When Mixpanel’s lit club did Shakespeare’s Othello, I was reading it out of A New Variorum Edition of Shakespeare, which is full of footnotes collected from other annotated editions — incidentally including some commentary by Coleridge.
For my money the most consistently amusing and enlightening commentary in the book comes from the great Shakespearean actor Edwin Booth (1833–1893).
Act II, scene 2:
CASSIO. Let’s have no more of this; let’s to our affairs.—Forgive us our sins!—Gentlemen, let’s look to our business. Do not think, gentlemen, I am drunk: This is my ancient, this is my right hand, and this is my left. I am not drunk now. I can stand well enough, and I speak well enough.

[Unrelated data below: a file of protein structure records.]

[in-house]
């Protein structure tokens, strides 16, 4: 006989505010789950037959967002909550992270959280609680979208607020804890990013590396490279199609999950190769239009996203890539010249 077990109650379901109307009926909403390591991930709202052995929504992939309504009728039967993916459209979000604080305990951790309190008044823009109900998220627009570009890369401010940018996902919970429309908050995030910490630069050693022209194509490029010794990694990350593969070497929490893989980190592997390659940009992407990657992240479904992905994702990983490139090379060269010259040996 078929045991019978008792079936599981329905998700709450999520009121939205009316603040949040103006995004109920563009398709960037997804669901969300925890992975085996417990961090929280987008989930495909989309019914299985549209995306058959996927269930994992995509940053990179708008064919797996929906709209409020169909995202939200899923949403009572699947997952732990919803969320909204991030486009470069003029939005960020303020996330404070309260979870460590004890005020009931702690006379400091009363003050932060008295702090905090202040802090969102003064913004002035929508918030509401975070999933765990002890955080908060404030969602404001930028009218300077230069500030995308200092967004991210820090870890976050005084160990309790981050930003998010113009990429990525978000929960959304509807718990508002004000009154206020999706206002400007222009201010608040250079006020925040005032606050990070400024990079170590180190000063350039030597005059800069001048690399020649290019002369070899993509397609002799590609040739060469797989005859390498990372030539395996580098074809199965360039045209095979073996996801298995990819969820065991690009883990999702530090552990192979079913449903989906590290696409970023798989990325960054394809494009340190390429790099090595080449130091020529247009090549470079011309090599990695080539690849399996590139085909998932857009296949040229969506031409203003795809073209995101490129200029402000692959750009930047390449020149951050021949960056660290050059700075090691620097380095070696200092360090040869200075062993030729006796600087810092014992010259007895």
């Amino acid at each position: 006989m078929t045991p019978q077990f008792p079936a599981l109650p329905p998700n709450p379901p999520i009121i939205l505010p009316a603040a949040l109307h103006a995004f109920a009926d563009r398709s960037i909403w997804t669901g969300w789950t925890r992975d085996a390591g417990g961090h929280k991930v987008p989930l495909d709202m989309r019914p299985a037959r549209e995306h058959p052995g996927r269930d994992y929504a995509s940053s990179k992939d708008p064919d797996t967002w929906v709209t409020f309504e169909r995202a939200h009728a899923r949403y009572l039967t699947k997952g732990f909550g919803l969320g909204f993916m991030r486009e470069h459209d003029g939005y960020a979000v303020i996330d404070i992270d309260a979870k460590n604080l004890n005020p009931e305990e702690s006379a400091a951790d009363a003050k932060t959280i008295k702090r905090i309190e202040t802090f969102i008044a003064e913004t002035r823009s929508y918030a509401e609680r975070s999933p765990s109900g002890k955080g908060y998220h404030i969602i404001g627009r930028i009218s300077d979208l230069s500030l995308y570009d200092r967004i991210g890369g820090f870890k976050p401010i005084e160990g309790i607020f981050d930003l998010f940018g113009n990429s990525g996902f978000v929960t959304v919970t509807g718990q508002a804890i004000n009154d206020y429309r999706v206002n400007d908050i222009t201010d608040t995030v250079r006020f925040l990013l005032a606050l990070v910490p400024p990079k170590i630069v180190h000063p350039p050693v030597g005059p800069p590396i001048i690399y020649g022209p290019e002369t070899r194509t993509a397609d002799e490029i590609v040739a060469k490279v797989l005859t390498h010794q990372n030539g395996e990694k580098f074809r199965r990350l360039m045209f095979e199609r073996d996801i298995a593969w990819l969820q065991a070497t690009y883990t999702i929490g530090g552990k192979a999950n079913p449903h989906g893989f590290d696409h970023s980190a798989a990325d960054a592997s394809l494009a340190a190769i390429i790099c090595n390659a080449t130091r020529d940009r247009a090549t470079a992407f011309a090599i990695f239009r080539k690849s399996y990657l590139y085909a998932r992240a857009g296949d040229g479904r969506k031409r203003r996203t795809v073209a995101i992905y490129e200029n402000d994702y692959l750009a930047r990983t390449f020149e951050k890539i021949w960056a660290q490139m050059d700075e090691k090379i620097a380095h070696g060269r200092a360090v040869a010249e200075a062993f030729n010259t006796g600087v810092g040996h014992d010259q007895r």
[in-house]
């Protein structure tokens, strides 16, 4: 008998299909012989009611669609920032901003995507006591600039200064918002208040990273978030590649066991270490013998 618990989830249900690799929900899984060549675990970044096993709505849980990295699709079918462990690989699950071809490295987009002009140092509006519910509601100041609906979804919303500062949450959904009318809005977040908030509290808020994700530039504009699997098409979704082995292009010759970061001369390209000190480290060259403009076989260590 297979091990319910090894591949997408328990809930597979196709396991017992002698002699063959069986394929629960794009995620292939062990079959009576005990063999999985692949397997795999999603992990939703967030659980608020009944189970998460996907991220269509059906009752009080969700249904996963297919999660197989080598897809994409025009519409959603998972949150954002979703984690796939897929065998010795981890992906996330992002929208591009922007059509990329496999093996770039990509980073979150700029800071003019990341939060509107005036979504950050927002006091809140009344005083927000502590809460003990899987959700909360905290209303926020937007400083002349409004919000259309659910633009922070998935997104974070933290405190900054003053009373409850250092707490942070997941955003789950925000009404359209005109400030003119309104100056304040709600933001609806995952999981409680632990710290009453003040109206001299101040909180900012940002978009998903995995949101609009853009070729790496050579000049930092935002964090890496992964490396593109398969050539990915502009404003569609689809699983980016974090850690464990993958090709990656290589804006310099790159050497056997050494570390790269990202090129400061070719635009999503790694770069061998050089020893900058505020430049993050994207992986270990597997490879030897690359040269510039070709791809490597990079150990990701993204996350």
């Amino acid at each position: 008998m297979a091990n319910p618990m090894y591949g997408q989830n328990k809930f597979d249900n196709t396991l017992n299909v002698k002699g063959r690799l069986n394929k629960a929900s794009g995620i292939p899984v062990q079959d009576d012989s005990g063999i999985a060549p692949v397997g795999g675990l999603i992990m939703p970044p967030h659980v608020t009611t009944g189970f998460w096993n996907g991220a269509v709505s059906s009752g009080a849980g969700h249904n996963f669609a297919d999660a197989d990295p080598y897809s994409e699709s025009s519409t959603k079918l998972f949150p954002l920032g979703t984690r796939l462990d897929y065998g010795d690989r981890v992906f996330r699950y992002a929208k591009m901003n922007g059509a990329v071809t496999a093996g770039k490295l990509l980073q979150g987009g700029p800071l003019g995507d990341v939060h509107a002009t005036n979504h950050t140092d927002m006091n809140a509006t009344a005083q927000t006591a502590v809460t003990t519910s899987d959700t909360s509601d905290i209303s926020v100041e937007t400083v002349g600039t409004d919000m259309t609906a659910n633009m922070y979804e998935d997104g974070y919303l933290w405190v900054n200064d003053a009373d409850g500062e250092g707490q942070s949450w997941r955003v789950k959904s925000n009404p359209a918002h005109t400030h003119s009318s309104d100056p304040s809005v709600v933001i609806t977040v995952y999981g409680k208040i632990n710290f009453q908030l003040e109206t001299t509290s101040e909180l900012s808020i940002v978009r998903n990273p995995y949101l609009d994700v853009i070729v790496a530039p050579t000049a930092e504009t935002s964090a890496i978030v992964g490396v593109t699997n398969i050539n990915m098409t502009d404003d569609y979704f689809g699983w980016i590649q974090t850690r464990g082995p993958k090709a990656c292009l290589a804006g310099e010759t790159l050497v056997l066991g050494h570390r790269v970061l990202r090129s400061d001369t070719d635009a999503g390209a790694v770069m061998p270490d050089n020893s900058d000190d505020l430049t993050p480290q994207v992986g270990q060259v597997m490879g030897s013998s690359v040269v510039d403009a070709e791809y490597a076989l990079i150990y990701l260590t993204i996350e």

The traditional “business,” said to be Charles Kemble’s, cannot be improved upon. Cassio drops his handkerchief, and in his effort to recover it, falls on his knees; to account for this position to his companions, he attempts to pray. His clothes being awry, his sword has slipped to his right side, and this confuses him for a moment as to which is his right or his left hand. Whatever you do here, do it delicately and with great seriousness, and show a readiness to fight any one who thinks you’re drunk. The more dignified your manner, the more absurd and yet correct your performance will be.